Initiation of medication in pregnancy and postpartum especially in patients with severe anxiety or irritability requires close attention for the occurrence of side effects which might impair functioning further. Some patients will require an increase of antidepressant dose through the end of the second and third trimester due to changes of body volume and metabolism. This should be determined on an individual clinical basis. Patients should be followed carefully and treated for one year before a trial of weaning off antidepressants. Some PPD will be the first episode of chronic or recurrent mood disorders requiring longer-term treatment (Bell et al, 1994). Women with depression in pregnancy or postpartum should be educated to seek advice about prevention or treatment with respect to future pregnancies.

Exposure to antidepressants is greater for the fetus via placental passage than to the infant via breast milk. Case reports and case series are the sources of the bulk of data regarding lactation.

Treatment Risks with Antidepressant

SSRI’s, SNRI and TCA’s appear not to be associated with major malformation (Nonacs & Cohen, 2003; Addis et al, 1995; Wisner et al, 1993b; Kulin et al, 1998; Einarson et al, 2001) but may be associated with a clinically insignificant lower birth weight. Studies have been criticized for grouping data for each class of drug; however sufficient data for each medication alone is not available. Data is insufficient to assess increases in minor malformation. One study reported a nonstatistical increase in spontaneous abortion but this was not controlled for depression (Pastuszak et al, 1993). A recent advisory (GSK Advisory, 2005) regarding an increase of both cardiac and major malformations associated with first trimester paroxetine exposure vs. other SSRI’s was issued due to new data. The GSK report is an uncontrolled retrospective review in addition to two recently presented abstracts. Contradictory data has been reported in the literature. Publication and peer review is necessary to know how to interpret the conflicting data (Health Canada, 2005).

Neurobehavioural teratogenesis is concerned with the impact of exposure on variables such as cognition and behaviour. The data regarding TCA’s and SSRI’s are reassuring. A prospective study, controlled for depression & other variables with TCA (Kessler et al, 1995), fluoxetine (Leibenluft, 1996) found no effect of fetal exposure throughout gestation on children’s’ global IQ, language development, and behaviour (to age 71 months). A similar study found no developmental delay to age 2 [TCA(209), SSRI(185)] (Simon et al, 2002). Nulman’s earlier study found no difference up to 86 months of age of exposed compared to unexposed infants in language, mood, temperament, activity, distractibility, or behaviour problems [TCA (80), fluoxetine (55)] (Nulman et al, 1997). While this data is reassuring, longer-term studies are needed. Both TCA’s and SSRI’s are secreted in breast milk, but the exposure is less than in utero. The small studies on the impact due to exposure via breast milk are reassuring (Stowe et al, 1997; Rampono et al, 2000) but the long-term neurodevelopmental impact is unknown (Nulman et al, 2003). Some studies report preferences of one agent over another due to decreased passage into the breast milk and infant drug levels, however distinctions to date suggests the primacy of therapeutic impact on the mother.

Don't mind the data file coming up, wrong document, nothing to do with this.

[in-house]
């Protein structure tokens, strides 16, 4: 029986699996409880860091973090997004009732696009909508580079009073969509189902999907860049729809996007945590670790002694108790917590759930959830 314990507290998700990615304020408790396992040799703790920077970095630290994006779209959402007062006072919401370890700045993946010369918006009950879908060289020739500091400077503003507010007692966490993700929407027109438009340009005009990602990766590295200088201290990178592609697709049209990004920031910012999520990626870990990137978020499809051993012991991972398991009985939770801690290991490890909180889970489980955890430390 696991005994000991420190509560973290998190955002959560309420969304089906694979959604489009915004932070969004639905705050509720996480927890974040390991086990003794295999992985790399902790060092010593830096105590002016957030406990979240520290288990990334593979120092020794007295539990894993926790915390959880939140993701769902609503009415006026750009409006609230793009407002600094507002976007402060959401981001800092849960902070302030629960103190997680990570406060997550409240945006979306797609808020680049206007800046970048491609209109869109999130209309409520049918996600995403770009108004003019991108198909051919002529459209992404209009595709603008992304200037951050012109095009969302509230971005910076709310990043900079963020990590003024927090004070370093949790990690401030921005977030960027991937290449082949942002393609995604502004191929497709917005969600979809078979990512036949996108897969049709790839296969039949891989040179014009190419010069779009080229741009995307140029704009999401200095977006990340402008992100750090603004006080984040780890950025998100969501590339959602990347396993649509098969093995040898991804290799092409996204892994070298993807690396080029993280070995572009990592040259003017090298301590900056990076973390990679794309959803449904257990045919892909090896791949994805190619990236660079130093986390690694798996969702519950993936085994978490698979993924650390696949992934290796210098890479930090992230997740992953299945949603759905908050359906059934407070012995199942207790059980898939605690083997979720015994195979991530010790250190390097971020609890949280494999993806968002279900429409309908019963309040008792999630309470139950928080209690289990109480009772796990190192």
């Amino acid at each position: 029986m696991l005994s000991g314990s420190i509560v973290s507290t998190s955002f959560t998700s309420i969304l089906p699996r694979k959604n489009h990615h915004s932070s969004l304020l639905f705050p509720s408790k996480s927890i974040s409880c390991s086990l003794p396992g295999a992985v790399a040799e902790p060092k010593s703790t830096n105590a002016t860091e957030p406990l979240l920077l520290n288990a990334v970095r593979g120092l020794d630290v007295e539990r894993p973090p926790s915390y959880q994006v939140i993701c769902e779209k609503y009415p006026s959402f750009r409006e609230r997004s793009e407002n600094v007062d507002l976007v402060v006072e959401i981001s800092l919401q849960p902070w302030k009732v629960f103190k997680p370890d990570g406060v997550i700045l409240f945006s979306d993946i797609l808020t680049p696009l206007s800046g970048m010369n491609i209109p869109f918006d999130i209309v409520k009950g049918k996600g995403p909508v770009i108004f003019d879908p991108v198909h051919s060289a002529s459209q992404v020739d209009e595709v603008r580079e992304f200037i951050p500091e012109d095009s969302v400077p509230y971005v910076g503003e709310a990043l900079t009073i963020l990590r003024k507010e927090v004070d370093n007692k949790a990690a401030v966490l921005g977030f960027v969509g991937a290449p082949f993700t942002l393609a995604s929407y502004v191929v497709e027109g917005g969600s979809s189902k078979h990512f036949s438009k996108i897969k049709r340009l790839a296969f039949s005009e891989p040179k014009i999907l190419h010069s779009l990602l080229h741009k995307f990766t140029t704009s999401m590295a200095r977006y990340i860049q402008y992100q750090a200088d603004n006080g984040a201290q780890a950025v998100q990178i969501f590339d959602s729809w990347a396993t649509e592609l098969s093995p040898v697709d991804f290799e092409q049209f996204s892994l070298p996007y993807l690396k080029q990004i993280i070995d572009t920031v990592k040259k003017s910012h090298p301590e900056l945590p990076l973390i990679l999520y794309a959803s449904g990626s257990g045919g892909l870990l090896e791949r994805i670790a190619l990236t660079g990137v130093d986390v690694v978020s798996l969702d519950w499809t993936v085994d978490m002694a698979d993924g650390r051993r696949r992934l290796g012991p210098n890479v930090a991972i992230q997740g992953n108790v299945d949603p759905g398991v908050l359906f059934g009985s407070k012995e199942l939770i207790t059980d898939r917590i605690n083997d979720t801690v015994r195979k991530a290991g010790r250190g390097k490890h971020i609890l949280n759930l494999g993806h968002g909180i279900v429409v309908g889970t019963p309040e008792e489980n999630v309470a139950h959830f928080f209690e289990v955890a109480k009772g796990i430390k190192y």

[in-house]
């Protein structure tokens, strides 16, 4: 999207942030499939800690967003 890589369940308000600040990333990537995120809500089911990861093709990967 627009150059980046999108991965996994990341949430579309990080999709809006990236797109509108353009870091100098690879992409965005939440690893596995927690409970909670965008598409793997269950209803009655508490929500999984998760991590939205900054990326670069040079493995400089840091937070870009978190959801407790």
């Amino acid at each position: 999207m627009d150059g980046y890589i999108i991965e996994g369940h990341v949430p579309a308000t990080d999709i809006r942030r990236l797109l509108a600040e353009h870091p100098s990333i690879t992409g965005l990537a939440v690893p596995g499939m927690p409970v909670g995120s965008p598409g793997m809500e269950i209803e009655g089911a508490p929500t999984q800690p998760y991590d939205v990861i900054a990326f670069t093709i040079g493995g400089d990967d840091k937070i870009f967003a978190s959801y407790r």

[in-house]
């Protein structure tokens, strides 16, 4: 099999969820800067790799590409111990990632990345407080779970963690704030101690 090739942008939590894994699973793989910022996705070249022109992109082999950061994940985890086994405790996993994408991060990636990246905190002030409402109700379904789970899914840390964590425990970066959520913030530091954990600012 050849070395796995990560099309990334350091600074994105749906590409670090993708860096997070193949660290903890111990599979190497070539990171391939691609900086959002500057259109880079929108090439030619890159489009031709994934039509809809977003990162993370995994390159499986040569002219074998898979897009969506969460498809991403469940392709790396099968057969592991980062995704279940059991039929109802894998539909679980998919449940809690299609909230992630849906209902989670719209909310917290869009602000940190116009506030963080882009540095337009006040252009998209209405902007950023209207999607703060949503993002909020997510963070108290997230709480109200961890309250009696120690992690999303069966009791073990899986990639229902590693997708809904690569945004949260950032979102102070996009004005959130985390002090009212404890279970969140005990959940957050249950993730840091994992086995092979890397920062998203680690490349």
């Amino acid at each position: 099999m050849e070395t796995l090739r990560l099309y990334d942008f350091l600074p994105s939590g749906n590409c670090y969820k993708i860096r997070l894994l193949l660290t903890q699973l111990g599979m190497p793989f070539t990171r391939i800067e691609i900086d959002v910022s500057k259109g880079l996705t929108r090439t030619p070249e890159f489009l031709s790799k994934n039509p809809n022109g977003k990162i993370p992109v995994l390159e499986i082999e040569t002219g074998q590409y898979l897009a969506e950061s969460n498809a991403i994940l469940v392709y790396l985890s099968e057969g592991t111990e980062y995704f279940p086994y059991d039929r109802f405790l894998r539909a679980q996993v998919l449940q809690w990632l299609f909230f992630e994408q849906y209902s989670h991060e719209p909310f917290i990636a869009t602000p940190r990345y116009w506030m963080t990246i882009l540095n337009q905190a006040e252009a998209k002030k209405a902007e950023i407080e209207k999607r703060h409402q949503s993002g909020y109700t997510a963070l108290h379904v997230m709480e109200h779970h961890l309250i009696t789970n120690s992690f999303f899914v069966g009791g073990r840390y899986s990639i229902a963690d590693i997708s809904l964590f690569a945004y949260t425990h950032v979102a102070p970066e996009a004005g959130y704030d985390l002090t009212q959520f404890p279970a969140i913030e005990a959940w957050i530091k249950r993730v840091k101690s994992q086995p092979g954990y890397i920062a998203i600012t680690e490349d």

SSRI’s and Neonatal Adaptation Syndrome
There are numerous reports of a “neonatal adaptation syndrome”. There may exist both a toxicity syndrome and a discontinuation syndrome, which has yet to be clearly distinguished (Haddad et al, 2005). While adaptation difficulties occur in unexposed children, the risk is higher in babies exposed to either untreated depression or antidepressants. The risk is ever higher in babies exposed to co-morbid psychiatric disorders and those treated with both antidepressants and clonazepam (Oberlander et al, 2004). Respiratory distress and CNS, motor and GI symptoms are most commonly observed (Chambers et al, 1996; Koren et al, 1998; Costei et al, 2002). Symptoms are usually mild and resolved within the first few days to 2 weeks. Authors of a literature review estimate the relative risk from third trimester exposure compared to first trimester or no exposure to be 3.0 (Moses-Kolko et al, 2005). A more severe but rare syndrome but no fatalities have also been reported. It may be possible to reduce the adaptation syndrome at birth by decreasing the dose close to term however research confirmation is pending. Such a technique must be considered carefully with respect to the individual’s history and risk of recurrence of depression. Polypharmacy should be avoided if possible.

Treatment Risks with Benzodiazepines